But the VMAs also offer a fascinating window into what MTV thinks viewers want, with few other obligations to weigh it down. The Grammys, by comparison, need to function as an infomercial for the music industry, with awards doled out by that industry's veterans — music professionals across dozens of genres, spanning several generations — with an eye toward anointing musical ambassadors. The VMAs are programmed only to please the vastest possible audience at all times, which means award wins engineered to 1) make the audience happy; 2) reward songs and videos that are still fresh in people's minds; and 3) cement MTV's place as an arbiter of who's best and who's next. Watch the VMAs and you'll get a decent snapshot of the state of mainstream music — minus Luis Fonsi and Daddy Yankee's "Despacito," with its 3 billion-plus YouTube views, which was left off the list of nominations for reasons that remain disputed.

So what can you expect?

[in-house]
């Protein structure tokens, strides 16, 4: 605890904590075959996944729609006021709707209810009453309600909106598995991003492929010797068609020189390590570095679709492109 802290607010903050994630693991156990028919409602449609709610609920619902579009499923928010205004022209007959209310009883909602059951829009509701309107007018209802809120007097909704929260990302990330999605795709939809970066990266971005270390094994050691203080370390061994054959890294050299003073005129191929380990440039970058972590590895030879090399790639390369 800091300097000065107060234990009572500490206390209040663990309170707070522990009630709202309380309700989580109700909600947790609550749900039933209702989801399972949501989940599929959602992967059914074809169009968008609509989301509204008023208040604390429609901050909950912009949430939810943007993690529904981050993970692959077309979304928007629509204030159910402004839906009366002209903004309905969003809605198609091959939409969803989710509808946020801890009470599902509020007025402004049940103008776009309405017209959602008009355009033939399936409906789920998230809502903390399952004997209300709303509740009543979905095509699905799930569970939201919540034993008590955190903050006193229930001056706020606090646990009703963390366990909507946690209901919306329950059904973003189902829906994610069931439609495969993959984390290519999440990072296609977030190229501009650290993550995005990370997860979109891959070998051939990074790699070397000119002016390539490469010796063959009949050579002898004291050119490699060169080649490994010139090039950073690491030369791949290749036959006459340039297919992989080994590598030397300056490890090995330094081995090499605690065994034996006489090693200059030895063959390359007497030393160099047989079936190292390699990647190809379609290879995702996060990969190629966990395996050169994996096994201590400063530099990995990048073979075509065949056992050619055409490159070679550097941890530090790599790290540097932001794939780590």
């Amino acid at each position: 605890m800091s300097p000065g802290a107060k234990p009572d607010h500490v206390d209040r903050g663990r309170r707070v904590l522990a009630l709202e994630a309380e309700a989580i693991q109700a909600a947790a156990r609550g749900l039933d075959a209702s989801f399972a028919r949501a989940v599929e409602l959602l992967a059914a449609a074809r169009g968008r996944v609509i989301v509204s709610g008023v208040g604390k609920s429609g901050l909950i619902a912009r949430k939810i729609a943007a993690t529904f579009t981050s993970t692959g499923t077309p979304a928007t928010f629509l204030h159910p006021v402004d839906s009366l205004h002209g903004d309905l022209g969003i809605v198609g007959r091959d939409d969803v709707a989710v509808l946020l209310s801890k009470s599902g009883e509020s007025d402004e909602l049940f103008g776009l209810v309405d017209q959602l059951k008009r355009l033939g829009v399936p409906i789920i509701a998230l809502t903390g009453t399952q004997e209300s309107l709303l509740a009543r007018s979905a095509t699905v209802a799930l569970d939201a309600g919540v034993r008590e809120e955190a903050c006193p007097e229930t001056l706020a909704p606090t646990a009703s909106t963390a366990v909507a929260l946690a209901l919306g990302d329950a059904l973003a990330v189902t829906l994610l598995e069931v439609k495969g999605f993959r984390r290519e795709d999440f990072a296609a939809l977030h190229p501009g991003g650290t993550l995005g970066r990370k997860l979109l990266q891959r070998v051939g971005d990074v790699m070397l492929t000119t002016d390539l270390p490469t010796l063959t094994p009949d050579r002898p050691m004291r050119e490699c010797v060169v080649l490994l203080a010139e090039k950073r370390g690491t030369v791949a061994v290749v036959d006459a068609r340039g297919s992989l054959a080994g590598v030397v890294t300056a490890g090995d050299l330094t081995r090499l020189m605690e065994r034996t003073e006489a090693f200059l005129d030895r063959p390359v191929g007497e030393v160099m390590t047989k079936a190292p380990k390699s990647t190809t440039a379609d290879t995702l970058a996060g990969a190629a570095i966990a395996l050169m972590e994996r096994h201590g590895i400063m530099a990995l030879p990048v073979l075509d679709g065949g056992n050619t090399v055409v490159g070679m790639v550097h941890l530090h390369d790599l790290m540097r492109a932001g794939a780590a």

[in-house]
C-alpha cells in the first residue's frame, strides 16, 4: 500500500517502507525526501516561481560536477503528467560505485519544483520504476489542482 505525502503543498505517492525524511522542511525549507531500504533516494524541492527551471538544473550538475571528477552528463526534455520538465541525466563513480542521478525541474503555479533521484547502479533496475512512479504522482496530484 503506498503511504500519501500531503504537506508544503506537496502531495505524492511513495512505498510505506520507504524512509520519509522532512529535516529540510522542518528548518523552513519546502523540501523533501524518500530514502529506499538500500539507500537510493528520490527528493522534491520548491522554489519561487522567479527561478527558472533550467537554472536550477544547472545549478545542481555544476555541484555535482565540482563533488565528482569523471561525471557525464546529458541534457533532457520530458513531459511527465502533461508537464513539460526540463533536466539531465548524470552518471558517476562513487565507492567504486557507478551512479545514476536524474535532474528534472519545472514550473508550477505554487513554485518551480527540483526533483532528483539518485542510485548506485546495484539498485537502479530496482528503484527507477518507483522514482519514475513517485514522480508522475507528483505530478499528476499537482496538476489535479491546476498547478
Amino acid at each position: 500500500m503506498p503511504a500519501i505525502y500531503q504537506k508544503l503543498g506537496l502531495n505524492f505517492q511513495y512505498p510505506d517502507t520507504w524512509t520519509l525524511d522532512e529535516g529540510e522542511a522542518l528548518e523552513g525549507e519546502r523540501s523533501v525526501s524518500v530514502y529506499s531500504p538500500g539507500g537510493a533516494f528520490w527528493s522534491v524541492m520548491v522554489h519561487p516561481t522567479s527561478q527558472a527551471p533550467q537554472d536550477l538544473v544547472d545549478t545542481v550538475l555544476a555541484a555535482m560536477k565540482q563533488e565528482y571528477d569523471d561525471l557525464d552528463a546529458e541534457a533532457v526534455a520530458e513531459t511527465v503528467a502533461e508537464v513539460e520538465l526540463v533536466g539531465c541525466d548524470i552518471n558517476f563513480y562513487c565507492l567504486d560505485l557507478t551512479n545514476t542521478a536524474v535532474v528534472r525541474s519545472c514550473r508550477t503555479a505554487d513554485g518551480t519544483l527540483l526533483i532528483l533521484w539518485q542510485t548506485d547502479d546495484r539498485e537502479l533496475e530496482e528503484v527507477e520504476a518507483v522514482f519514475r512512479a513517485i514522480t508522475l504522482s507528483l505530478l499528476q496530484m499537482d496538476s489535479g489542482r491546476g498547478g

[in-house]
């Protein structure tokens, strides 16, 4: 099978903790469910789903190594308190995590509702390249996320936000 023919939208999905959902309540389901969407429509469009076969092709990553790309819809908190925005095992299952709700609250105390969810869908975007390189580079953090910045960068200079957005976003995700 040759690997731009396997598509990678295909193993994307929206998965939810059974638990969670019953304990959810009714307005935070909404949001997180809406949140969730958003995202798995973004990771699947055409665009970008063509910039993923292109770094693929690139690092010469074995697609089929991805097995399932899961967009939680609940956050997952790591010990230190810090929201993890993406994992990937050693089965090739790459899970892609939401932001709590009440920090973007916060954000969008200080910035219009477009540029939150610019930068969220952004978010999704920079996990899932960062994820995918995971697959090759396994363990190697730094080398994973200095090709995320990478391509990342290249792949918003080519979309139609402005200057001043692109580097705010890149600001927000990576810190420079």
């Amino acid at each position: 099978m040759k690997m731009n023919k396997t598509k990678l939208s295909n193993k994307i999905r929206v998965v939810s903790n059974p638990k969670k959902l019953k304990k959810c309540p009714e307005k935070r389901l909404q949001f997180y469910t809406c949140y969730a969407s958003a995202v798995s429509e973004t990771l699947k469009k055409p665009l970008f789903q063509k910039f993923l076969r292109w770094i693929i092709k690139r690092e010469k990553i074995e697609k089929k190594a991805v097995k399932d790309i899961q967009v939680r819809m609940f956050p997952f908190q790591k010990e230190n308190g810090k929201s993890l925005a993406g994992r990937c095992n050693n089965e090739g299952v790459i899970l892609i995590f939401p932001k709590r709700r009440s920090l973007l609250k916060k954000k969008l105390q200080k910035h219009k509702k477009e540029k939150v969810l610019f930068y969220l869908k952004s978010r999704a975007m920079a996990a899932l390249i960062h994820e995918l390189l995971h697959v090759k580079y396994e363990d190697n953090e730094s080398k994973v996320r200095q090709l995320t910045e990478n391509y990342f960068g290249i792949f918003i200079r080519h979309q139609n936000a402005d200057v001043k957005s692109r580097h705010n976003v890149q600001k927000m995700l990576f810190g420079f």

"Despacito" aside, you can expect a decent cross-section of summer 2017's biggest hits and hitmakers. Kendrick Lamar leads the field with eight nominations, including Artist of the Year and Video of the Year (for the gorgeously shot "HUMBLE." video), and he'll give what promises to be an electrifying solo performance. Pink, this year's "Michael Jackson Video Vanguard Award" winner, has been known to blow lesser lights off awards-show stages. Miley Cyrus has given the VMAs some of their most infamous and social-media-friendly moments, and she'll return this year; other major players include Katy Perry, Logic with Khalid, Lorde, Thirty Seconds to Mars, Fifth Harmony with Gucci Mane, The Weeknd, Julia Michaels, Post Malone and Ed Sheeran — a guy not exactly prone to onstage outrageousness, but who's been positively inescapable on the radio this year. Who knows? He and/or Jared Leto's Thirty Seconds to Mars may even trot out that rarest of modern-day VMA sightings: a guitar.